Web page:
Lesson Plan

Propaganda Techniques in Editorial Cartoons


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Big Ideas




In this lesson, students examine persuasion in editorial cartoons. Students will:

  • identify traits of a political cartoon.
  • read and analyze cartoons to infer author’s purpose.
  • identify and evaluate effectiveness of persuasion, vocabulary, and literary devices used to make a case.

Essential Questions

  • How does interaction with text provoke thinking and response?


  • Irony: The use of a word or phrase to mean the exact opposite of its literal or usual meaning; incongruity between the actual result of a sequence of events and the expected result.
  • Propaganda Techniques and Persuasive Tactics (logical fallacies): Propaganda techniques and persuasive tactics are used to influence people to believe, buy, or do something. Students should be able to identify and comprehend the propaganda techniques and persuasive tactics listed below.

1.         Name-calling is an attack on a person instead of an issue.

2.         A bandwagon appeal tries to persuade the reader to do, think, or buy something because it is popular or because “everyone” is doing it.

3.         A red herring is an attempt to distract the reader with details not relevant to the argument.

4.         An emotional appeal tries to persuade the reader by using words that appeal to the reader’s emotions instead of to logic or reason.

5.         A testimonial attempts to persuade the reader by using a famous person to endorse a product or idea (for instance, the celebrity endorsement).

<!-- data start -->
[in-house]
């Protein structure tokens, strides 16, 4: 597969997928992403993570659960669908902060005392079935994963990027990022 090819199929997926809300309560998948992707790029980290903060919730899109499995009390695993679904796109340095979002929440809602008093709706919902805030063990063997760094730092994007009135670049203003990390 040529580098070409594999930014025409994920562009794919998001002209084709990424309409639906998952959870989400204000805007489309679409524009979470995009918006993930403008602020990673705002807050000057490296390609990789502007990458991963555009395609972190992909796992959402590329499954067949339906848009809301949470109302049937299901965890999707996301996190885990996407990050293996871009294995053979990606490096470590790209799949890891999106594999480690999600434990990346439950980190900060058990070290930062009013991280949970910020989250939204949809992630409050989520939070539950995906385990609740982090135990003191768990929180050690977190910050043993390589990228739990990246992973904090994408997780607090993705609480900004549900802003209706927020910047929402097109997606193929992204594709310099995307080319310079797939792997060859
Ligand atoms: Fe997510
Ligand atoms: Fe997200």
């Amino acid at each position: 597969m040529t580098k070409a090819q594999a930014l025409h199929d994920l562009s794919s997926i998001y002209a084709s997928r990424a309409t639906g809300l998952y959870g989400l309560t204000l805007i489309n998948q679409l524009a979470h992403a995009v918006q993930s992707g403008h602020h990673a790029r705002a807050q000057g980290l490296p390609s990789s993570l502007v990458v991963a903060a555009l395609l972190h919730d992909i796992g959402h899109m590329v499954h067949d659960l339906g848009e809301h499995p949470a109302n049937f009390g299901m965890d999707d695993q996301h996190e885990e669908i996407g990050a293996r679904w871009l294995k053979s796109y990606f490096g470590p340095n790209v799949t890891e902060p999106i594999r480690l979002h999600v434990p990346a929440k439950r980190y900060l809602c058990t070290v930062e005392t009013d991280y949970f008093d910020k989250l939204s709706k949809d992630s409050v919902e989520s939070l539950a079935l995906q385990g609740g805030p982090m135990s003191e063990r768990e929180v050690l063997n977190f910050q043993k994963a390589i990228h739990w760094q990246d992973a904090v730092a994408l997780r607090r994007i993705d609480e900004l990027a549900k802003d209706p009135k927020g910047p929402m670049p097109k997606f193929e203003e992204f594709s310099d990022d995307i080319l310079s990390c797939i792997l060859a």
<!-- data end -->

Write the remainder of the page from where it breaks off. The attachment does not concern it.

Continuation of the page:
6.         Repetition attempts to persuade the reader by repeating a message over and over again.

7.         A sweeping generalization (stereotyping) makes an oversimplified statement about a group based on limited information.

8.         A circular argument states a conclusion as part of the proof of the argument.

9.         An appeal to numbers, facts, or statistics attempts to persuade the reader by showing how many people think something is true.

  • Satire: A literary tone used to ridicule or make fun of human vice or weakness.


60–120 minutes /1–2 class periods

Prerequisite Skills


  • “Common Political Cartoon Symbols”


This resource offers a list of 19 common symbols.

  • “The Sneetches” (2-minute clip)


This clip can be shown in class. As an alternative, read aloud from the following:

The Sneetches and Other Stories by Dr. Seuss. Random House, 1961.

This site provides the cartoon used for the application exercise in the lesson. Other sources of political cartoons include the following:

o   “Dr. Seuss Went to War: A Catalog of Political Cartoons.” Mandeville Special Collections Library, 2000. http://orpheus.ucsd.edu/speccoll/dspolitic/

This collection uses simple, classic Seuss drawing style, so the message is easy to infer.

o   “The Political Dr. Seuss.” Independent Lens. PBS. http://www.pbs.org/independentlens/politicaldrseuss/gallery.html

This site offers a commentary on the situation portrayed in each cartoon. You may wish to use this site for students with less political history awareness. Graphics are clear and of adequate size for analysis.

Related Unit and Lesson Plans

Related Materials & Resources

The possible inclusion of commercial websites below is not an implied endorsement of their products, which are not free, and are not required for this lesson plan.

  • “Murals in Northern Ireland”


This site hosts several pictures of political murals in Ireland. It can be useful as a resource for an extension activity.

  • “FDR Cartoons,” project coordinator Paul Bachorz. Niskayuna High School, 1998.


This site hosts a great variety of political cartoons from the FDR era. They are clear graphics that you may wish to use to review key events in U.S. history.

Formative Assessment


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